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I have 2 questions related to spiral galaxies.

Firstly, how did the arms form? Why would the stars accumulate into those specific areas? And secondly, why are they still intact?

The inner parts of the arms must be revolving more rapidly than the outer parts, so surely the would become stretched and then no longer resemble arms, but simply a disk around the galactic center.

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3 Answers 3

Actually, the stars and nebulae that make up the spiral arm are only temporarily part of that spiral arm. Spiral arms are more like sound waves where individual particles move around a more or less stationary position. (Look for instance at the animation of longitudinal waves from Dan Russel, the red dots move a bit to the left and to the right around a stationary position). Dust, gas and stars move towards or away from another just as longitudinal waves. Where the dust, gas and stars come close together (and where, therefore, the density increases), spiral arms can be seen as more stars are close together increasing the brightness at that position in the galaxy.

This effect is, furthermore, much increased because the increased density of dust and gas in the spiral arm causes protostars to form. The brightest stars burn up their energy so fast that they will cease to exist even before the longitudinal wave (the spiral arm) has passed. These very bright stars only exist for a small portion of their orbital period around the galaxy's centre, and only while they are in the spiral arm. The large majority of stars exist much longer, but are also much dimmer and contribute only little to the overal brightness of the galaxy.

This causes the spiral arms to be so much brighter than the rest of the disk, where also a lot of stars exist. But these can hardly be seen as they are much dimmer.

Of course, the stars do not revolve around a stable position in the galaxy (as the red dots in the wave animation) but follow their own orbits around the centre of the galaxy. Sometimes a bit faster, and sometimes a bit slower depending on the position relative to the spiral arms.

Because the spiral arms are waves, it does not matter that stars near the centre move faster than the stars at the edge. It just means that they will be part of the spiral arm for a shorter period of time.

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I enjoyed this short video yesterday, by Sixty Symbols :

What makes spiral arms in some galaxies - and what is "pattern speed'? Professor Mike Merrifield explains.

https://www.youtube.com/watch?v=6_bWFHGaPWg&list=UUvBqzzvUBLCs8Y7Axb-jZew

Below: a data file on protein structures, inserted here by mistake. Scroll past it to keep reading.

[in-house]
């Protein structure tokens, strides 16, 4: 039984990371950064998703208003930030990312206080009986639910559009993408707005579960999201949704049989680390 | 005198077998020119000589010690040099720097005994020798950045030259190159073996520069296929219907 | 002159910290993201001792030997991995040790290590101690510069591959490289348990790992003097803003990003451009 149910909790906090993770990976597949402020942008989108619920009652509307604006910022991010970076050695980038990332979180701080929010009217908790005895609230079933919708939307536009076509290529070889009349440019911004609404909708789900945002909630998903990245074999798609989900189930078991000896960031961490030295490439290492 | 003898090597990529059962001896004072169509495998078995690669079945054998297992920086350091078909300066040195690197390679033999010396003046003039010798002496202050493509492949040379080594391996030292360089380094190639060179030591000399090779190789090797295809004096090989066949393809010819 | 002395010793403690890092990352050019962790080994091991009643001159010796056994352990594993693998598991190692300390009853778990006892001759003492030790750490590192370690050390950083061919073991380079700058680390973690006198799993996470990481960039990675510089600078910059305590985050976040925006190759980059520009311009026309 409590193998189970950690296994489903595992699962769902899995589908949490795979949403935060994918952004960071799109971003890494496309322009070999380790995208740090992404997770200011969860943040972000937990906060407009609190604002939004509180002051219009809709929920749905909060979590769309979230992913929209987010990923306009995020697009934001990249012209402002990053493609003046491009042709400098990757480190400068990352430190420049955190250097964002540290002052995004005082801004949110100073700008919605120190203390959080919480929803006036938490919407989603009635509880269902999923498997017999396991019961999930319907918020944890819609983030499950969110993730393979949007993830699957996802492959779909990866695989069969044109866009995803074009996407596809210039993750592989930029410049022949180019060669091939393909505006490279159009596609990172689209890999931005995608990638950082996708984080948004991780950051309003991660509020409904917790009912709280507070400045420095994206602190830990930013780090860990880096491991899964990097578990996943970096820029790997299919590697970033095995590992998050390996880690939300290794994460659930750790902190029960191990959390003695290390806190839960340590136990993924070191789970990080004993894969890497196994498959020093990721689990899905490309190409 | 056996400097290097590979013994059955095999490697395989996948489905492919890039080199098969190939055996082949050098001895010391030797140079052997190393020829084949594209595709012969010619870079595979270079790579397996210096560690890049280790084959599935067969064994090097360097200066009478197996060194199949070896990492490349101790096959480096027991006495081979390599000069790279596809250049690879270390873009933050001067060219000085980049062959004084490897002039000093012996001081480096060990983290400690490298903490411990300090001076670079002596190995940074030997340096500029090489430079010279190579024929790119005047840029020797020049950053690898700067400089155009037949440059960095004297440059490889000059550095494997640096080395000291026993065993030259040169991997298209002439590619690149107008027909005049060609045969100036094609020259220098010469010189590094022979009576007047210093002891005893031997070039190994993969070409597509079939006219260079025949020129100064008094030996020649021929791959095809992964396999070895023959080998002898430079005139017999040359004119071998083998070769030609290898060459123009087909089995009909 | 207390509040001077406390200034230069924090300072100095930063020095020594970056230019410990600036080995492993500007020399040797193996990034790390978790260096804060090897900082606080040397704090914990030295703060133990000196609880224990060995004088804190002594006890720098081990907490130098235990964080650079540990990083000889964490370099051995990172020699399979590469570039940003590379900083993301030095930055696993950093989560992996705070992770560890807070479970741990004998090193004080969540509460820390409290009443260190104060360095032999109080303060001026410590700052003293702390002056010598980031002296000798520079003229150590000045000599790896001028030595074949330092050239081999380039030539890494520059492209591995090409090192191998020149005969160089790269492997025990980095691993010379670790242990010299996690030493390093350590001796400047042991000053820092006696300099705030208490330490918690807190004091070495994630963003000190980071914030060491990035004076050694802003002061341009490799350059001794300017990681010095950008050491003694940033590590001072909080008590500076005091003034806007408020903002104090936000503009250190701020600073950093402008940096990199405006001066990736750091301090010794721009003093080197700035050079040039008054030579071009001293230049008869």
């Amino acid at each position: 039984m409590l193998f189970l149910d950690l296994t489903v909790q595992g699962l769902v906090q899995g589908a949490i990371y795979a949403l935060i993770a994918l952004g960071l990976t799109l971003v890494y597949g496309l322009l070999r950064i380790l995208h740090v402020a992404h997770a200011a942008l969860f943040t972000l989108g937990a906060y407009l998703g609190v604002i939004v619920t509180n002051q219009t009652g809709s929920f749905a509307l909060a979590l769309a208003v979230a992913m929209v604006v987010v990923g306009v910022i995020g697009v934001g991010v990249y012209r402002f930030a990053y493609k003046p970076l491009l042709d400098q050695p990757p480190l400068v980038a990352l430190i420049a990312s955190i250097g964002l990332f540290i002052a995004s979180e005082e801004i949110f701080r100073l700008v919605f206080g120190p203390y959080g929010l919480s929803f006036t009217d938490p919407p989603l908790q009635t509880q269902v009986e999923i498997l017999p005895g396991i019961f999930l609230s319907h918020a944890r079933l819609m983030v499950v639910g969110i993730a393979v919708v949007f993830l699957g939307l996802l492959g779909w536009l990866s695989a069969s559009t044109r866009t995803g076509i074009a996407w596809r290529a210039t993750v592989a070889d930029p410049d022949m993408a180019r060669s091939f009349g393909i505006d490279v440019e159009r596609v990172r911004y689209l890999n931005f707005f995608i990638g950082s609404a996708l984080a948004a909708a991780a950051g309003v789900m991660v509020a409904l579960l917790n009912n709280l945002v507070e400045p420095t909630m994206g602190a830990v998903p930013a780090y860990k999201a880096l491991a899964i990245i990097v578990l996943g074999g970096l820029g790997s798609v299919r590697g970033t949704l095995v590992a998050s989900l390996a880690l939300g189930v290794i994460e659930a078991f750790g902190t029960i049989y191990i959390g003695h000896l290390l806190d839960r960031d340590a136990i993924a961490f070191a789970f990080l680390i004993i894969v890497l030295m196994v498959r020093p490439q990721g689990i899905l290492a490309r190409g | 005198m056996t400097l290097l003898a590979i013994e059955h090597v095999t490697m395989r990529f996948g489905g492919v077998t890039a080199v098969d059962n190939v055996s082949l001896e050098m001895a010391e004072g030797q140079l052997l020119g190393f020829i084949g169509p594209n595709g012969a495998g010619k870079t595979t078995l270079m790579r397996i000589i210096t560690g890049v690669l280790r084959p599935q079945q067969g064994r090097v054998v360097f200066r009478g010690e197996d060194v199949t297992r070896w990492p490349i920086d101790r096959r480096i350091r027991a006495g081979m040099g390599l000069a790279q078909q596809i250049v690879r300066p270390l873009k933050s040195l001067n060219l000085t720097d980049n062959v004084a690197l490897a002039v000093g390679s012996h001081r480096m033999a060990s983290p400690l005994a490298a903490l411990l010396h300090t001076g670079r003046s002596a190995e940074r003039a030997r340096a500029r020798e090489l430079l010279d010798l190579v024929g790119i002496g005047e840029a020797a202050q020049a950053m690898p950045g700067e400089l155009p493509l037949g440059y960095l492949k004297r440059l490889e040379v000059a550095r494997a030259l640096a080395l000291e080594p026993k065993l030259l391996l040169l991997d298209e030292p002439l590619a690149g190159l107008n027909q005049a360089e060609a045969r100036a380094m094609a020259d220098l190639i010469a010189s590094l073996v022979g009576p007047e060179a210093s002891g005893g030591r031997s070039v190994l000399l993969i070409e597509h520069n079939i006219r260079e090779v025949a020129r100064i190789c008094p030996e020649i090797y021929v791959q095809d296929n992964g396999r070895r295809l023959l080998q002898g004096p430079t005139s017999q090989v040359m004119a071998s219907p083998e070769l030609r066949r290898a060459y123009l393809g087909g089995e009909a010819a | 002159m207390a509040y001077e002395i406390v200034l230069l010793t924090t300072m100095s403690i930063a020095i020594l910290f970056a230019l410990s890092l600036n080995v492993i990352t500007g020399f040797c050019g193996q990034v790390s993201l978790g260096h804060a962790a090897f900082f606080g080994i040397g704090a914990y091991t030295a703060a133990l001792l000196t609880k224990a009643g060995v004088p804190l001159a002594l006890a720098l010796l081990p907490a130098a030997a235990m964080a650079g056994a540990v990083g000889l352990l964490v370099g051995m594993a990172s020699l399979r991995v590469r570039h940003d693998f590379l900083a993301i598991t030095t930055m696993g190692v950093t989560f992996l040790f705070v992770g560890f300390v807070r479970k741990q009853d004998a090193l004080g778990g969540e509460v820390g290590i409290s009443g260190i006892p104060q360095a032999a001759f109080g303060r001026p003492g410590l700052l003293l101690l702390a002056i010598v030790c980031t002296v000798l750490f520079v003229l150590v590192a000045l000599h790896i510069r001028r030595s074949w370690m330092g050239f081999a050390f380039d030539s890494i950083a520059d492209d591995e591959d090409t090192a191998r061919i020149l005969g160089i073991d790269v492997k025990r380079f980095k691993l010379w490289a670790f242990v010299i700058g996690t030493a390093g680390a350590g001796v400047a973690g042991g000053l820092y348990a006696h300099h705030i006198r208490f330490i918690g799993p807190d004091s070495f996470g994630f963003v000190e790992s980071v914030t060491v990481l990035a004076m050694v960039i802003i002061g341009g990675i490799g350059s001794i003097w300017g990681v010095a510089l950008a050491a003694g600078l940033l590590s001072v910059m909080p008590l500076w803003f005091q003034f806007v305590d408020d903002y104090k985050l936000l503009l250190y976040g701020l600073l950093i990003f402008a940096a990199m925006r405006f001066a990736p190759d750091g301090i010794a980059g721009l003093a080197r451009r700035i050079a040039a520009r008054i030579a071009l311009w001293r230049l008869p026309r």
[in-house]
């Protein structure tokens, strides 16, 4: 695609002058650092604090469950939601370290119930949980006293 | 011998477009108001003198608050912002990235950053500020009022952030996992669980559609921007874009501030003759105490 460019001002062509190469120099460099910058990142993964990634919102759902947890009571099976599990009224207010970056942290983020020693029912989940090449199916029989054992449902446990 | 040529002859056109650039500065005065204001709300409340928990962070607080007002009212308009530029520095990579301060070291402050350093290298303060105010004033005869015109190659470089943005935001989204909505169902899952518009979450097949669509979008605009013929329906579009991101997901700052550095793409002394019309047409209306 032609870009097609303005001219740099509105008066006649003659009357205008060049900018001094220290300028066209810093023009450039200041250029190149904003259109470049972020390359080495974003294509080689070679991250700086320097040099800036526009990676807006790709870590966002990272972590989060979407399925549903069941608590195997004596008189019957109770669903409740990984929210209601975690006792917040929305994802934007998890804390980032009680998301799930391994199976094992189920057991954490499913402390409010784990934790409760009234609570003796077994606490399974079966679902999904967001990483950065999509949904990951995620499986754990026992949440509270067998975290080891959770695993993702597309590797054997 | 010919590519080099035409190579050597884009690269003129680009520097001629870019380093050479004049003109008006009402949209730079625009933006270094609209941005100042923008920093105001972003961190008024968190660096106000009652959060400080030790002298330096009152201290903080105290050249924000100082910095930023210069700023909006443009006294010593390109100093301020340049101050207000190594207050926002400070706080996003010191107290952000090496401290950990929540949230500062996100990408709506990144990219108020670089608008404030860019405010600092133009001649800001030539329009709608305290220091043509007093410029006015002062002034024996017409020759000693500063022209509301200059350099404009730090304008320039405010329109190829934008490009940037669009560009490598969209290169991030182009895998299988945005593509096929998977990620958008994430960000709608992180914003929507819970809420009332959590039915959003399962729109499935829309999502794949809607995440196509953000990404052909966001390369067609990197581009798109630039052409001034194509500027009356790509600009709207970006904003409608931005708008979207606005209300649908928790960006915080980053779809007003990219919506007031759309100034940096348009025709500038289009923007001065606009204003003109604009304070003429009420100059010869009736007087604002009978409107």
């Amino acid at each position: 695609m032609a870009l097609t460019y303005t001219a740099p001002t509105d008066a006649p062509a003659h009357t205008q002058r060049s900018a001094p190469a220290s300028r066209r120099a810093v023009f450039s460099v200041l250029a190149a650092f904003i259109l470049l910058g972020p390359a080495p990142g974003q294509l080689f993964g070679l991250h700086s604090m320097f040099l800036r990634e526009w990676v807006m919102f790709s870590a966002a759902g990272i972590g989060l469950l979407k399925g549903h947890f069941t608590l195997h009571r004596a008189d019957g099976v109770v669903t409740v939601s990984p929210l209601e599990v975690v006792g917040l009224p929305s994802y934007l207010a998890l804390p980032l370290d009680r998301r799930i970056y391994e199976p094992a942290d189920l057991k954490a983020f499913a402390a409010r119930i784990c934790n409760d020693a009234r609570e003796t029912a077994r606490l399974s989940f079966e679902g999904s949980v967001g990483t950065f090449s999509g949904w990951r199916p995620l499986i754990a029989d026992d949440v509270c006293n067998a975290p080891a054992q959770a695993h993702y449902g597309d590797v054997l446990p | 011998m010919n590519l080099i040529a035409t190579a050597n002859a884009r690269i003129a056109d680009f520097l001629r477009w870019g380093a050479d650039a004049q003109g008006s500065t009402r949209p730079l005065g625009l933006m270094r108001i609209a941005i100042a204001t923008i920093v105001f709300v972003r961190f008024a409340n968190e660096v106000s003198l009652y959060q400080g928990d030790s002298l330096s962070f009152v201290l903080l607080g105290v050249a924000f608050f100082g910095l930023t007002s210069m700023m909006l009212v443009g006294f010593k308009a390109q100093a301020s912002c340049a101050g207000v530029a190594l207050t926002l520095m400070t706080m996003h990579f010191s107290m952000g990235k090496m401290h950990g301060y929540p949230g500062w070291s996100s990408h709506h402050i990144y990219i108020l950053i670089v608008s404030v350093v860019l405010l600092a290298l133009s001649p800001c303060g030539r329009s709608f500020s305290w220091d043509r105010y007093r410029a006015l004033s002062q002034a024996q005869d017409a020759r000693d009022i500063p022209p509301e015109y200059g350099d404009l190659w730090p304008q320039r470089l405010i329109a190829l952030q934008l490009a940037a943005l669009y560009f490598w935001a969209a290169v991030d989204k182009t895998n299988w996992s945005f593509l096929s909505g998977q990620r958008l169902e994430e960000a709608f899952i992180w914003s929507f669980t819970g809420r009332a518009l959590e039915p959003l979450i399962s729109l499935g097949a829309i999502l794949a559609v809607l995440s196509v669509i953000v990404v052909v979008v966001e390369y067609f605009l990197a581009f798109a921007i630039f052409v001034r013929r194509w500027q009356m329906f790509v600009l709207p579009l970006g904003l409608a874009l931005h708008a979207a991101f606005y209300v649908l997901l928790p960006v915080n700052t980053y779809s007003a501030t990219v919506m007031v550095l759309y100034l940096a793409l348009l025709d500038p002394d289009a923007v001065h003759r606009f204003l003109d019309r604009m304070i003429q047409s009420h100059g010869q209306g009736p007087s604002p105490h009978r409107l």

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Hi, @xdze2 Welcome to Astronomy Stack Exchange. While your answer provides good information, we typically want more than a link with basic interpretation. Your answer probably isn't in danger of being down-voted, but adding some more information would help it. –  HDE 226868 Sep 1 at 19:30
    
xdze2, you need to bring some of the content of the linked video into your post to make it a valid answer. Stack Exchange is not made for merely sharing links as answers--this is not useful to our users because of link rot, but we also want this site to be the place where you can actually find the answer whereas links are for resources and additional information. If you did not intend to answer the question, then I will convert this answer into a comment. –  called2voyage Sep 2 at 16:17
    
Hi, I am ok to convert my post to a comment, I am not a specialist about galaxies. –  xdze2 Sep 2 at 19:15

To add to Dieudonné's excellent answer, I'd like to say that spiral arms are only really prominent in the blue part of the spectrum (massive stars tend to be blue and short-lived), while in infrared wavebands, for example, spiral arms only appear as mild over-densities of 10-20%.

Some galaxies have clear arms winding for almost 360$^\circ$ or even more (grand-design spirals), but most spirals arms much are shorter and less clear. Many galaxies in fact have only so-called flocculent spiral arms, which look like short pieces of spiral arms all over the galaxy, but which cannot be linked together into one large coherent spiral pattern.

The situation for the Milky is not so clear, as we don't have an external view and measuring accurate distances to objects within the Milky Way is notoriously difficult. The hope is that ESA's Gaia satellite will give us some more accurate picture.

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